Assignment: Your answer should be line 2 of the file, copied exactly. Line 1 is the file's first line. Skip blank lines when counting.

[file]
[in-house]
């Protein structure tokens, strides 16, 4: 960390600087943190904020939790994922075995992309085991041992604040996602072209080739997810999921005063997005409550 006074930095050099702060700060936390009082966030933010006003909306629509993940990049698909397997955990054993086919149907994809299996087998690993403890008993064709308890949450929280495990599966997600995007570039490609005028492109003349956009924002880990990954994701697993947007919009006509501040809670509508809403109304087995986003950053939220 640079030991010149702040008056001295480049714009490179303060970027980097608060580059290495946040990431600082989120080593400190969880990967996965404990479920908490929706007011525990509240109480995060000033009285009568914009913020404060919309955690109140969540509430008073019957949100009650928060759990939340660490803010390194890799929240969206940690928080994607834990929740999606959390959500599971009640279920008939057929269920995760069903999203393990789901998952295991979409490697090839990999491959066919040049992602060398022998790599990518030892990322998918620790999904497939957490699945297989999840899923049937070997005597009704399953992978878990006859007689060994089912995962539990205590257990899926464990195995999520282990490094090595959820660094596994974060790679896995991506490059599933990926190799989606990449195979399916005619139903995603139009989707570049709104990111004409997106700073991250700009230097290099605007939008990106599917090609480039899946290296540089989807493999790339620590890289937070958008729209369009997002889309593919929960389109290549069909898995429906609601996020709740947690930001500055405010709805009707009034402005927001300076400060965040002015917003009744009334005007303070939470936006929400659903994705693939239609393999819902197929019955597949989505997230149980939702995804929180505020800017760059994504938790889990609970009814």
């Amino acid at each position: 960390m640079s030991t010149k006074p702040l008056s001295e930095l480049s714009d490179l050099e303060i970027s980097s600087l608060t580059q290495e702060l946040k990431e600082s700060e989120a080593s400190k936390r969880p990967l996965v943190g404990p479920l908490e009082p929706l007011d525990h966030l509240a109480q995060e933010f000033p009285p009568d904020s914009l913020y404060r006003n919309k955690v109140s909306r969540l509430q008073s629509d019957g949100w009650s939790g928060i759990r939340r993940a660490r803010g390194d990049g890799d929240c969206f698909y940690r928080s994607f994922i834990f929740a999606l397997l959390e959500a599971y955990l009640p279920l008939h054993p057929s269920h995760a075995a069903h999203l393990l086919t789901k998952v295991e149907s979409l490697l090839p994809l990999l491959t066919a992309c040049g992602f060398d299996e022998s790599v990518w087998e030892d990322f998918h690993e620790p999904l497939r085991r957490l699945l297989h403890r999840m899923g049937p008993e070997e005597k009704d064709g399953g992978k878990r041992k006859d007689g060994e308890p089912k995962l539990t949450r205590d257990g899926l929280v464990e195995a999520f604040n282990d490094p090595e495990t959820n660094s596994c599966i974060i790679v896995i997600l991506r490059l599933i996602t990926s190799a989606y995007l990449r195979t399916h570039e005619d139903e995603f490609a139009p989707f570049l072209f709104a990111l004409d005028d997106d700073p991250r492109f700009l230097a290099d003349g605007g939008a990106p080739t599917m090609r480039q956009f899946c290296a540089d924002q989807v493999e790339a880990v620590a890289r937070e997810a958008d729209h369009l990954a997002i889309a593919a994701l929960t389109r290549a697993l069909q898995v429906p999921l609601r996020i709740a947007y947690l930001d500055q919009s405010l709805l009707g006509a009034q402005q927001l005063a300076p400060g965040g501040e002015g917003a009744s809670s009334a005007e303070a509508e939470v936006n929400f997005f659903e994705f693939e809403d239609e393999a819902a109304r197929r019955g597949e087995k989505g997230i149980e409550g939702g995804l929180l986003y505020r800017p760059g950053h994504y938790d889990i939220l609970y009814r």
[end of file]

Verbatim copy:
């Protein structure tokens, strides 16, 4: 960390600087943190904020939790994922075995992309085991041992604040996602072209080739997810999921005063997005409550 006074930095050099702060700060936390009082966030933010006003909306629509993940990049698909397997955990054993086919149907994809299996087998690993403890008993064709308890949450929280495990599966997600995007570039490609005028492109003349956009924002880990990954994701697993947007919009006509501040809670509508809403109304087995986003950053939220 640079030991010149702040008056001295480049714009490179303060970027980097608060580059290495946040990431600082989120080593400190969880990967996965404990479920908490929706007011525990509240109480995060000033009285009568914009913020404060919309955690109140969540509430008073019957949100009650928060759990939340660490803010390194890799929240969206940690928080994607834990929740999606959390959500599971009640279920008939057929269920995760069903999203393990789901998952295991979409490697090839990999491959066919040049992602060398022998790599990518030892990322998918620790999904497939957490699945297989999840899923049937070997005597009704399953992978878990006859007689060994089912995962539990205590257990899926464990195995999520282990490094090595959820660094596994974060790679896995991506490059599933990926190799989606990449195979399916005619139903995603139009989707570049709104990111004409997106700073991250700009230097290099605007939008990106599917090609480039899946290296540089989807493999790339620590890289937070958008729209369009997002889309593919929960389109290549069909898995429906609601996020709740947690930001500055405010709805009707009034402005927001300076400060965040002015917003009744009334005007303070939470936006929400659903994705693939239609393999819902197929019955597949989505997230149980939702995804929180505020800017760059994504938790889990609970009814």